One technical specification that’s worth mentioning here: JZYJ has developed a torch igniter system, which is the system that triggers combustion when the rocket turbopumps start pumping the oxidizer and fuel into the combustion chamber. Traditionally ignition systems use hypergolic fuels which react spontaneously when in contact, or pyrotechnic charges. The disadvantage suggested by JZYJ is that these systems are not optimized for multiple engine starts. JZYJ has shown videos of the igniter it has developed, which likely uses a mix of liquid methane and oxygen, combined with a mini combustion chamber and a spark-plug. This is also the system that seems to be used by SpaceX for the Raptor engine.
It is also yet unclear which rockets the 80t Longyun engine will power. JZYJ is a engine manufacturing pure-player and doesn’t have rockets of its own. The Longyun engine being optimized for reusability, it is likely to have a cluster-like architecture of at least 5, 7, 9 engines, for the core module, which is suggestive of a fairly big rocket. The article also mentions that the engine is compatible with a 3.35m diameter rocket and 5-engine configuration–it’s probably not a coincidence that that ZQ-2 of Landspace, the Long March-7 of CASC, and other rockets, have a diameter of…..3.35m.
4) CASSPACE announces B+ Funding Round
中科宇航完成6亿元融资,为火箭研制持续助力!_融中财经
On 6 May CASSPACE announced a ~200M B+ round of funding. The announcement also noted that they have raised around RMB 600M in the past year from CAS, Yuexiu Capital, Zhongxin, Hunan Aviation and Aerospace Fund (湖南航空航天基金), etc. The article mentions that CASSPACE will have their first launch in H2 2021 of a solid-fueled rocket, and that their rocket is part of the CAS’s 13th Five-Year Plan Space Science and Technology Projects. The rocket will have a payload to SSO of 1.5 tons, and has already completed a variety of tests. 
CASSPACE will likely benefit from some captive demand of the CAS, but at the same time, it will be difficult to compete with the massive number of other Chinese commercial launch companies for any non-CAS demand. 
And speaking of a crowded commercial launch landscape….
5) New Rocket Strategy for OneSpace, and plans to IPO in 2022
两江新区企业零壹空间筹备明年科创板上市 或将成为中国首只商业火箭股
We heard over the past week in the Chinese media that OneSpace was close to raising new round of funding. This is further evidence of a comeback for the rocket company, which was rumored to be in dire straits after failing the orbital launch attempt of its OSM solid-fueled rocket in 2019. 
As reported in the DFH episode of Feb 1-7, OneSpace raised a round of funding in September 2020, and successfully performed a suborbital launch of an OS-X (6B) rocket in February 2021. The fact that they may be able to raise another round of funding a mere 7-8 months after the previous round shows the renewed attractiveness of the company.
The article was also noteworthy for having shown up on the official website of the Liangjiang New Area of Chongqing. Chongqing is one of China’s megacities (population of 30M people spread over what is actually quite a few different cities in a land area the size of Austria), and the Liangjiang New Area is a major area of emphasis for Chongqing. OneSpace has had a collaboration with Liangjiang for some time, with the nickname for the company’s rockets having been “Liangjiang Star”, and the appearance on the website of Liangjiang seems to indicate further implicit support from the New Area.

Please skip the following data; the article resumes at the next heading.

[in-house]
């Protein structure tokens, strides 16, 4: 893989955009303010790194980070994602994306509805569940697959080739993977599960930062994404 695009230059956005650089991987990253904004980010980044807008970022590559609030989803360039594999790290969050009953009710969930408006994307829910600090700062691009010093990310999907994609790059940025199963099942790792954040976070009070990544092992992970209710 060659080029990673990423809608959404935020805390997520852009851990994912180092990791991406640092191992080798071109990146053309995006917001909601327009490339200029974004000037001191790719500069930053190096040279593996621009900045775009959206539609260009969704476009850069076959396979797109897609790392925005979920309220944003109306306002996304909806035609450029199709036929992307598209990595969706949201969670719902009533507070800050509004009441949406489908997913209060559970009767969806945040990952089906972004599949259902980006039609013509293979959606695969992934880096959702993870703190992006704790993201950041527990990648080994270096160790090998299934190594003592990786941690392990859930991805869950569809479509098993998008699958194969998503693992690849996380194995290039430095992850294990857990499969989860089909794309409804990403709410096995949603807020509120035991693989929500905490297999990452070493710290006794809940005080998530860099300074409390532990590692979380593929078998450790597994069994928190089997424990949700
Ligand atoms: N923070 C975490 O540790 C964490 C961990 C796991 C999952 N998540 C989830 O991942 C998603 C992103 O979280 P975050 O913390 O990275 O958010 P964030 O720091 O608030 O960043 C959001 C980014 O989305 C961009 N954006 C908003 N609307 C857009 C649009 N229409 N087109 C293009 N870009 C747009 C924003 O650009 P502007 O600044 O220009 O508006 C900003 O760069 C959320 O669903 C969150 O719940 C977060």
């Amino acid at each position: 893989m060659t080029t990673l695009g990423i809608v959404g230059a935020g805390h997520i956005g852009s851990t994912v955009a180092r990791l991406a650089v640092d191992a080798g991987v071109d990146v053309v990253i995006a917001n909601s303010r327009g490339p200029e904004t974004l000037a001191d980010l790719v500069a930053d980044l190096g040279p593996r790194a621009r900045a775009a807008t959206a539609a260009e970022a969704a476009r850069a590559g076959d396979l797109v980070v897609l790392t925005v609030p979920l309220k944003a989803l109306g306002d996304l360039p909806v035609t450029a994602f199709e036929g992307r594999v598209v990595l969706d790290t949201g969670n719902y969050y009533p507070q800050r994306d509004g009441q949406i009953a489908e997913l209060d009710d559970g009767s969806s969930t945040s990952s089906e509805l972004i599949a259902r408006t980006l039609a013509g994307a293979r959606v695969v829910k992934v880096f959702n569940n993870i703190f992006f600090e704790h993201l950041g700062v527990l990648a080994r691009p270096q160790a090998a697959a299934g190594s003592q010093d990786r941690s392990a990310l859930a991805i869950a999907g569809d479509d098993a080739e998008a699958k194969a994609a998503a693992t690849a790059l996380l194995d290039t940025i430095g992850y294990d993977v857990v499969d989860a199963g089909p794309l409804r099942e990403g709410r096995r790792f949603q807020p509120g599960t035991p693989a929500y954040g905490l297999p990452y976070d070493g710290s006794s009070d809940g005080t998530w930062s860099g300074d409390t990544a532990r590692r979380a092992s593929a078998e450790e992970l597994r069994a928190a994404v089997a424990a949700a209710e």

Overall, an interesting development for OneSpace, though in a very crowded launch market, it’s not clear that they will have a very compelling differentiator.
6) China Launches a Triplet of Yaogan 30-08 Military-Use EO Satellites on-board a Long March 2C
一箭多星发射成功!长二丙继续为新技术“探路”
On 7 May, a LM-2C launched from Xichang carrying a trio of Yaogan 3satellites, as well as the Tianqi-12 satellite from Guodian Gaoke. The launch is the 4th Yaogan launch of 2021, and is yet another launch for the IoT/EO constellation being developed by Guodian Gaoke. We have discussed at length the process of companies pivoting from operating their own constellations to building satellites (Commsat, Galaxy Space), but in the case of Guodian Gaoke, it’s interesting that they continue to deploy their own constellation.
7) Record losses in Q1 2021 for listed company Piesat, which focuses on remote sensing data analytics
航天宏图(688066.SH)一季度归母净亏损4497.55万元_上市公司股东
Record losses in Q1 2021 for listed company Piesat, at approx. 45 million RMB, although total revenue increased by 317% YoY. The company’s share price (SHA:688066) saw a slight dip last week of approx. 6%, however on Monday 10 May the share price is stable. Overall, it seems that the investment community was expecting Piesat to continue to lose money, as they are in pretty early stages of development.
8) Collaboration between Tencent, Expace, and CGSTL for a satellite and Kuaizhou rocket named after Tencent’s very popular video game “Peace Elites” (和平精英)
Collaboration between Tencent, Expace, and CGSTL for a satellite and Kuaizhou rocket named after Tencent’s very popular video game “Peace Elites” (和平精英). Included putting names of players on the rocket, painting the logo of the game on the rocket, etc. Great to see a company as large as Tencent getting more involved in the space sector, and indeed, we believe that this will be the first of many collaborations between video game companies and companies doing things in space. 
9) Galaxy Space and CAICT (中国信息通信研究院) kicked off a number of technology verification tests aiming to validate what looks like 5G backhauling technologies
Galaxy Space and CAICT (中国信息通信研究院) kicked off a number of technology tests aiming to validate what looks like 5G backhauling technologies (very likely with Galaxy Space’s LEO satellite Galaxy-1 launched previously). The tests seem to be further evidence of Galaxy Space’s emphasis on developing applications for broadband constellations, rather than deploying more satellites of their own constellation.
This was the first edition of the Dongfang Hour Weekly China Space Newsletter. If you’ve made it this far, we thank you for your kind attention, and look forward to seeing you next time! Until then, don’t forget to follow us on YouTube, Twitter, or LinkedIn, or your local podcast source.